After informing all College department chairs over a month ago that there would be a temporary freeze on permanent hires, the administration has reinstated two of the five tenure-track faculty searches that were approved last year.
The Geology and Computer Science departments each had one search reopened while another from Computer Science and searches by the Comparative American Studies and Rhetoric and Composition departments remained frozen.
The suspension was an attempt by the College to address its financial status, according to Dean of the College of Arts and Sciences Tim Elgren.
“These searches were temporarily suspended due to budgetary considerations,” Elgren said. “The other three searches remain as approved searches and our hope is that we will reopen those searches next year.”
“There [was] a very small number of allocated faculty positions last year,” Chair of Geology Zeb Page said. “There was a decision made in the College Faculty Council, the elected hiring body of the college faculty, to grant an unusually small number of requests. We were very fortunate last year to have this position allocated, and we are very fortunate to be able to hire a new position this year.”
The Geology department faces several challenges looking into the future, as three tenured faculty members will not be on campus in the spring semester of 2019. Two tenured professors will be left to teach the core curriculum.
Page said he understands the necessity of the decisions the administration has made recently.
“I think that everyone on campus is aware that the College is making very careful choices about its finances right now,” Page said. “Because of financial shortfalls from the smaller than average expected class, that money needs to be cut.”
The CAS program was on the brink of completing an effort over ten years in the making to hire a Native American and Indigenous Studies faculty member before receiving the last-minute news from Elgren’s office. Chair of CAS and History Professor Shelley Lee said that last year CAS was approved to conduct a search for the position, but the candidate they hired accepted a position at another institution. As a result, CAS was permitted to launch a search again this fall. Lee added that CAS had been accepting applications until Oct. 13 — just days before Elgren informed Lee that the search would have to end.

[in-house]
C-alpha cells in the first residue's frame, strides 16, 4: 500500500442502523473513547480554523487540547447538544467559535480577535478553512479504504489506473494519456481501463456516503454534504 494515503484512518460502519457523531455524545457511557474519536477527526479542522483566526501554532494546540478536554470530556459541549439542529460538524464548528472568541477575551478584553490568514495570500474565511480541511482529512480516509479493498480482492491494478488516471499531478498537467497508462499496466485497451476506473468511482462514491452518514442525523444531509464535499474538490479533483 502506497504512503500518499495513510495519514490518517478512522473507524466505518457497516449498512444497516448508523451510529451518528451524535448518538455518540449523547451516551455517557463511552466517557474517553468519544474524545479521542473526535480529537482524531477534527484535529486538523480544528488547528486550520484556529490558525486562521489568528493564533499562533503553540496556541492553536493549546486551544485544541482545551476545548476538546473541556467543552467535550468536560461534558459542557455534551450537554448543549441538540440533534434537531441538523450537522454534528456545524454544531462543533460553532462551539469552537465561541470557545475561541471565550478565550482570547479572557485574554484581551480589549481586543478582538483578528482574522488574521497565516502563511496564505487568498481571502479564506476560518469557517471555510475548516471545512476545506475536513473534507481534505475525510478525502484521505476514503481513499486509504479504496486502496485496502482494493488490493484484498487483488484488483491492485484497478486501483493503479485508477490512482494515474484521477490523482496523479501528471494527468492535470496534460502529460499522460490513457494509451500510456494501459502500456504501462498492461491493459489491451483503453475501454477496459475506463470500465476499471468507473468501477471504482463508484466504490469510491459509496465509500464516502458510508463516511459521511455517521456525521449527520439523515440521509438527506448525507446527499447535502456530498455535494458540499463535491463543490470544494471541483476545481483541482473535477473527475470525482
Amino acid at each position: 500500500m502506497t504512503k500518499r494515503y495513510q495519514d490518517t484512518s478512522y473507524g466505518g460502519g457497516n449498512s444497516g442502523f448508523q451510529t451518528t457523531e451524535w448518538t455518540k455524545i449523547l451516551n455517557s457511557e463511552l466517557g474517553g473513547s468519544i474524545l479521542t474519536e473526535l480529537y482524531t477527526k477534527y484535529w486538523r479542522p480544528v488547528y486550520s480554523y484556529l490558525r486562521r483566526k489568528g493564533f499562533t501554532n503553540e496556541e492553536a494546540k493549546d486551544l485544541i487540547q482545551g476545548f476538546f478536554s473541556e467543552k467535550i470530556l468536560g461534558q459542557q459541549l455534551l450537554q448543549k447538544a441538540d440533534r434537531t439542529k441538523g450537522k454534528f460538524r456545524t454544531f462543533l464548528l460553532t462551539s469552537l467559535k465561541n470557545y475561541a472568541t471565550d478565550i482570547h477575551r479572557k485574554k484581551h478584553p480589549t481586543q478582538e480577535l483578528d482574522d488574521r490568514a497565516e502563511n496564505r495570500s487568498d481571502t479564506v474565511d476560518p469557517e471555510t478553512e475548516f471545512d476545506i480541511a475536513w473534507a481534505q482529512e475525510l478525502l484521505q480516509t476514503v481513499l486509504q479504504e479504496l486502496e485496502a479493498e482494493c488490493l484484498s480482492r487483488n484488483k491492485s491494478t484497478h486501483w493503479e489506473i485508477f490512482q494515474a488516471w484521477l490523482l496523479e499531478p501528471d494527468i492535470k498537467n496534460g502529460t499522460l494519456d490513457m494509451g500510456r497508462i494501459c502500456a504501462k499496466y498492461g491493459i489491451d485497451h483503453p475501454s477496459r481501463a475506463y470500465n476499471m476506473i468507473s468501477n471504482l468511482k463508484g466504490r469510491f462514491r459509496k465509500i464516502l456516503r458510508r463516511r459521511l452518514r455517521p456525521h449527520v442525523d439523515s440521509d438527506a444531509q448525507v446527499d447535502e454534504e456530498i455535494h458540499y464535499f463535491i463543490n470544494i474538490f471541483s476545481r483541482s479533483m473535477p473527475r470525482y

“By then we had 73 applications,” Lee said. “We had a subcommittee that was reading the applications, preparing to do the first round of interviews the week after fall break. We hadn’t heard anything from the dean’s office in the meantime. But they had never actually communicated anything directly to us about the status of our search until the Tuesday of fall break … at which point I got an email from the Dean saying, ‘Your search is suspended. You need to suspend your search.’”
Lee said she met with Elgren, during which he explained why the hiring freeze was only lifted for positions in Geology and Computer Science.
“[Elgren] said that it came down to matters of curricular urgency,” Lee said. “So some departments had urgent needs about having to fill their positions in order to cover the courses that needed to be covered in their departments.”
Lee added that she disagreed with the decision — which she said was made by Elgren and President Carmen Twillie Ambar — saying that the CAS program has tried to grow. The department has four core faculty and 40 majors now.
“It’s the situation that we’re in and we would really like to grow, but we realize that we also don’t control these decisions,” Lee said. “We hope whoever’s in charge of the money stuff at Oberlin really figures it out so that departments can just get back on their feet …and grow if they need to grow. Our students will be better-served if we have a Native American and Indigenous Studies specialist teaching in CAS.”